When a crime is committed, a defendant can be arrested, charged, and ultimately convicted. There are both state laws prohibiting behaviors and defining criminal acts, and federal laws establishing that certain conduct is criminal. Every state has its own criminal code, and has the authority to enforce laws within its borders. When a defendant breaks the law, a decision must be made on what laws apply and what court to try him in for his alleged crimes.
Nevada Revised Code Title 14, Chapter 171 addresses procedural issues in criminal cases relating to jurisdiction. The provisions within this Chapter of the state code are important for defendants to understand, because there may be situations where it is possible you could be tried within different courts. Our Las Vegas defense attorneys understand jurisdictional issues and will help you try to develop effective legal strategies whether you are tried in state or federal court. To learn more about how our legal team can help, contact us now.
Chapter 171 is found within Title 14 of the Nevada Code, which is the title that addresses all procedural matters in criminal cases. NRS 171.010 makes clear that the state courts of Nevada have jurisdiction over any offense committed within the state, regardless of whether the defendant lived within the state or was visiting and lives elsewhere.
The only exception to the rule giving Nevada courts authority to hear criminal cases is situations where the federal government has exclusive authority. For example, a criminal violation of federal tax laws would generally be prosecutable only in a federal court, where as drug crimes could be prosecuted in both Nevada courts and federal courts since both the state and federal government have controlled substances laws on the books.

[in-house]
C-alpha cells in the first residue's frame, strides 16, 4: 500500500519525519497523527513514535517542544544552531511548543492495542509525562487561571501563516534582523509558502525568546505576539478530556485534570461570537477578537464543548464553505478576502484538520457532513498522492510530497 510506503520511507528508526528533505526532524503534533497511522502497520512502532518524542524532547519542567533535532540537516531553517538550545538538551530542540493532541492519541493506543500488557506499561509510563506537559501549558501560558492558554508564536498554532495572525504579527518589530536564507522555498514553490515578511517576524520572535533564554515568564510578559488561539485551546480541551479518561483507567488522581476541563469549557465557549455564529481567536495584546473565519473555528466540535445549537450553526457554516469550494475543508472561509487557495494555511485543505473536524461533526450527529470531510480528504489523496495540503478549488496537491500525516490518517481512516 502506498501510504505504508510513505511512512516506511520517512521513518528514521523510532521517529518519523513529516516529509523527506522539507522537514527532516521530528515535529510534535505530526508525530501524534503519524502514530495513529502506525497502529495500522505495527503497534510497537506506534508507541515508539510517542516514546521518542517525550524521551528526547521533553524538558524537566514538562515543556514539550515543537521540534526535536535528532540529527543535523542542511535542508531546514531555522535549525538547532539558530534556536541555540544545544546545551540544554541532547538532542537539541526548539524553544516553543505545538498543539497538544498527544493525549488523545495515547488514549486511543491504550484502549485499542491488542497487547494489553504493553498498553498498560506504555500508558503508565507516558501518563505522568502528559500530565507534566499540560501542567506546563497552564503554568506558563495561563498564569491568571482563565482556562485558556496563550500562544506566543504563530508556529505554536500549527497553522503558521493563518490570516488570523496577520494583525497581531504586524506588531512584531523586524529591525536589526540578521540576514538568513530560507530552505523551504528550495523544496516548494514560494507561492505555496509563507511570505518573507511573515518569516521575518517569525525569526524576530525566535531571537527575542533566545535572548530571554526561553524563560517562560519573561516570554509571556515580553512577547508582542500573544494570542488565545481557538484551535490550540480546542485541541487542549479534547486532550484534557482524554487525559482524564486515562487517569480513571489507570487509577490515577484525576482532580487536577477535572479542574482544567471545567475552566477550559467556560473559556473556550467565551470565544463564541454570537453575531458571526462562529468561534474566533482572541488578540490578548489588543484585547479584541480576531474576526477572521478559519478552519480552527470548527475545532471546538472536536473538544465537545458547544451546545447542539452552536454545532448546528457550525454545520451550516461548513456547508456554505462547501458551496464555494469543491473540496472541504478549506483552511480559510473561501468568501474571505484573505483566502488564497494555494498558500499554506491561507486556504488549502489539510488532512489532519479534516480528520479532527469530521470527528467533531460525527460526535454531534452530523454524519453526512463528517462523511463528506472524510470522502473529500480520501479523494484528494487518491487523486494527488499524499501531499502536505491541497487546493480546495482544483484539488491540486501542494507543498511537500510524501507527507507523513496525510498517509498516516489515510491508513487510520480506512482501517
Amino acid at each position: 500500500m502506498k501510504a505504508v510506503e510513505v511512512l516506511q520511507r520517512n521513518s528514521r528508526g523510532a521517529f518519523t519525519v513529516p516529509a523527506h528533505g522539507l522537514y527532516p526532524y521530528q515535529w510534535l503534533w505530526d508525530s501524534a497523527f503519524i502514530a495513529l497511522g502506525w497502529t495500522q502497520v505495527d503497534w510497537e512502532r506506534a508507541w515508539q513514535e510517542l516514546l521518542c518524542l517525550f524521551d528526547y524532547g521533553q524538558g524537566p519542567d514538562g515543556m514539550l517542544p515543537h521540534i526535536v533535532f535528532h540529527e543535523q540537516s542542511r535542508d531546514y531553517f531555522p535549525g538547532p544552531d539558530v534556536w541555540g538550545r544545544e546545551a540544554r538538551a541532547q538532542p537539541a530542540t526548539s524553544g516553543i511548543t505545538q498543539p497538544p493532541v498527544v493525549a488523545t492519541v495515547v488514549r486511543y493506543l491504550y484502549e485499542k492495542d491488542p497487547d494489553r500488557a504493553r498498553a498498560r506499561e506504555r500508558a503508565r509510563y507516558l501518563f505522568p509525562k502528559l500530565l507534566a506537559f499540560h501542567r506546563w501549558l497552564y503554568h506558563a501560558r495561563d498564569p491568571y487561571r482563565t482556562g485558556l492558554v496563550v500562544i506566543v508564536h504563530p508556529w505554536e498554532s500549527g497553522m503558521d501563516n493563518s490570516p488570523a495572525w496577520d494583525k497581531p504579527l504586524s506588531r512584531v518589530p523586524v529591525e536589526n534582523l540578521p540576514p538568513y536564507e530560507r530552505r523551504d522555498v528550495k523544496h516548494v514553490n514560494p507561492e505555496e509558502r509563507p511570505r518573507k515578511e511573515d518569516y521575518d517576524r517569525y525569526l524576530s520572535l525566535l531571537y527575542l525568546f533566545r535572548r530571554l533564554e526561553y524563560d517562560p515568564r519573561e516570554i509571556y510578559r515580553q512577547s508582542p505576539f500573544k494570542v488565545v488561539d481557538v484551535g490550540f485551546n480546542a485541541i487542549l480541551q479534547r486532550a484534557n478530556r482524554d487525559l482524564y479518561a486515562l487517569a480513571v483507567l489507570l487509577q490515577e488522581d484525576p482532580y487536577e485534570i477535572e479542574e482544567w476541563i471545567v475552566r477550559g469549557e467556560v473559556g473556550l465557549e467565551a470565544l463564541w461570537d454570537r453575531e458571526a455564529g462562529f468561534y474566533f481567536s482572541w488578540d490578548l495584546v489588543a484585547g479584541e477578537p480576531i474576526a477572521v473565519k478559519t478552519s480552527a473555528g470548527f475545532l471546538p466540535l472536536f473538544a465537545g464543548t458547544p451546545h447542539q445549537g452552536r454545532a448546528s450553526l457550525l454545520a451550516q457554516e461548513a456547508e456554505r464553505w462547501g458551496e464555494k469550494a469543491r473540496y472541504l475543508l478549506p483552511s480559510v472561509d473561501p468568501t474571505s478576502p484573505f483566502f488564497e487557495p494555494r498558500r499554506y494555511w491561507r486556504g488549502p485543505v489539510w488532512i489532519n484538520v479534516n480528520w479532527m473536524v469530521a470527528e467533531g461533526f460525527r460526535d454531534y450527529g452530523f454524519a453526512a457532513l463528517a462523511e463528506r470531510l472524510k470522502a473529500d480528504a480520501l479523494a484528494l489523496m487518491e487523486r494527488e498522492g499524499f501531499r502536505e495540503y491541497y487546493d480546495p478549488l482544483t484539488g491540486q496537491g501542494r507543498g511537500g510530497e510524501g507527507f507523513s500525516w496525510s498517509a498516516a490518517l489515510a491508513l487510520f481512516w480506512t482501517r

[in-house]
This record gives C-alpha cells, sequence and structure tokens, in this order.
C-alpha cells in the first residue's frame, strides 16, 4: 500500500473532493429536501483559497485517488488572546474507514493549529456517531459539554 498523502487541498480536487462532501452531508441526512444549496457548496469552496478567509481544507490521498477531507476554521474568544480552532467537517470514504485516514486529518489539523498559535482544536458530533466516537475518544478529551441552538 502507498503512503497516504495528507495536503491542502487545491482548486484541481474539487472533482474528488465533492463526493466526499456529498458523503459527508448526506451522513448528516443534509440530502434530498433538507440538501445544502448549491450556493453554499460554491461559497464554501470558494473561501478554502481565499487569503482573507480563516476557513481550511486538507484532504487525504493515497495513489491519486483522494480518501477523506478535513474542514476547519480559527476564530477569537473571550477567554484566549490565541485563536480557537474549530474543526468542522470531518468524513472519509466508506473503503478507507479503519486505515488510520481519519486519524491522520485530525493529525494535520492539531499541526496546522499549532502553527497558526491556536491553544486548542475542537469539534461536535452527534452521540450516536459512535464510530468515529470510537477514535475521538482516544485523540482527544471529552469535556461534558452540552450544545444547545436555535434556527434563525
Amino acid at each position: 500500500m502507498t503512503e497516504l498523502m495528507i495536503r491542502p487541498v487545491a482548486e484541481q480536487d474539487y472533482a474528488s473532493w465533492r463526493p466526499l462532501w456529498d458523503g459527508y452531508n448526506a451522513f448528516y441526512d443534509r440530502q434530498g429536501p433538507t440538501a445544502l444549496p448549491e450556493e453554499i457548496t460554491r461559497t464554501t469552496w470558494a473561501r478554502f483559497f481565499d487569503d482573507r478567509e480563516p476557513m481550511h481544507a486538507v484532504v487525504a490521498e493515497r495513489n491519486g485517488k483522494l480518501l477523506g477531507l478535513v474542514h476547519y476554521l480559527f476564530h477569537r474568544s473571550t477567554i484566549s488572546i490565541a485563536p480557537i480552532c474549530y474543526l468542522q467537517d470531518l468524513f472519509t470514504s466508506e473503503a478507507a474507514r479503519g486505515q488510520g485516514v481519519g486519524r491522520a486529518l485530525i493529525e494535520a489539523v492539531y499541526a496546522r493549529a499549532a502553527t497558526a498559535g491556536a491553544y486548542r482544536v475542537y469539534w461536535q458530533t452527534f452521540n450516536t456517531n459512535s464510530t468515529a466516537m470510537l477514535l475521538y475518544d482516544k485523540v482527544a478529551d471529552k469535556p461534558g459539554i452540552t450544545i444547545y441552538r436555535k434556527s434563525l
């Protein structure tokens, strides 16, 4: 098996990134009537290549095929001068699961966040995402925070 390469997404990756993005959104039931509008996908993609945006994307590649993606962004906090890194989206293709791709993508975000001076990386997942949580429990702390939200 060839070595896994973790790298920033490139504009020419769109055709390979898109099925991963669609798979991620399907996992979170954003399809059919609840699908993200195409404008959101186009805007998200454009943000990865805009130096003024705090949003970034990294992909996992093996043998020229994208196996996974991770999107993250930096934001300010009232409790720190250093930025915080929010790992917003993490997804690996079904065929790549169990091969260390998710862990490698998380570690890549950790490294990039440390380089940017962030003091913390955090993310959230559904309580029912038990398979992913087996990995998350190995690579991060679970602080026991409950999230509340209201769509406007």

Other provisions in Chapter 171 deal with criminal acts that start in Nevada but culminate in other states, criminal acts that begin elsewhere but also involve breaking laws in Nevada, offenses committed on or near state boundaries, and offenses committed on vessels in waterways.
Unless a court has jurisdiction to hear a case, a defendant cannot be tried within that court or subject to penalties imposed by the court. These rules, therefore, are very important because a defendant facing charges who is brought before a court without proper authority can have his case dismissed.
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A defendant generally cannot choose which court he is tried in when multiple courts have jurisdiction over a potential criminal case. For example, a defendant who has been accused of violating drug laws that exist on both the federal level and the state level could be prosecuted in federal or in state court.
However, there are limitations preventing a defendant who has already been tried for an offense from facing trial again in another jurisdiction. N.R.S. 171.070, for example, makes clear that if a defendant is tried and either convicted or acquitted in another state or territory with concurrent jurisdiction, Nevada cannot also prosecute or indite him for the same offense.
When you are represented by Nicholas Wooldridge’s LV Criminal Defense, you get the benefit of an attorney with experience practicing law on both the state and the federal level. When you are arrested and charged with a state or a federal offense, you will have a knowledgeable legal advocate who is ready to fight for your rights. Our Las Vegas defense lawyers understand jurisdictional issues, all other issues related to criminal procedure, and all laws affecting a defendant’s rights within the criminal justice system. Give us a call today to speak with a member of our legal team who can provide you with the representation, guidance and advice you both need and deserve as you face charges.
With a strong defense team, you may be able to avoid the worst punishments under Nevada’s drug laws. In some cases, a qualified Las Vegas drug defense lawyer may even be able to get the charges dismissed.
If you have been arrested in Las Vegas for a crime involving controlled substances, contact as soon as possible to begin defending you against the charges.
When I initially met with Mr. Wooldridge, he took the opportunity to sit and go over my problem with me. He described details in my case which he found disturbing and explained why he I should have him on my side.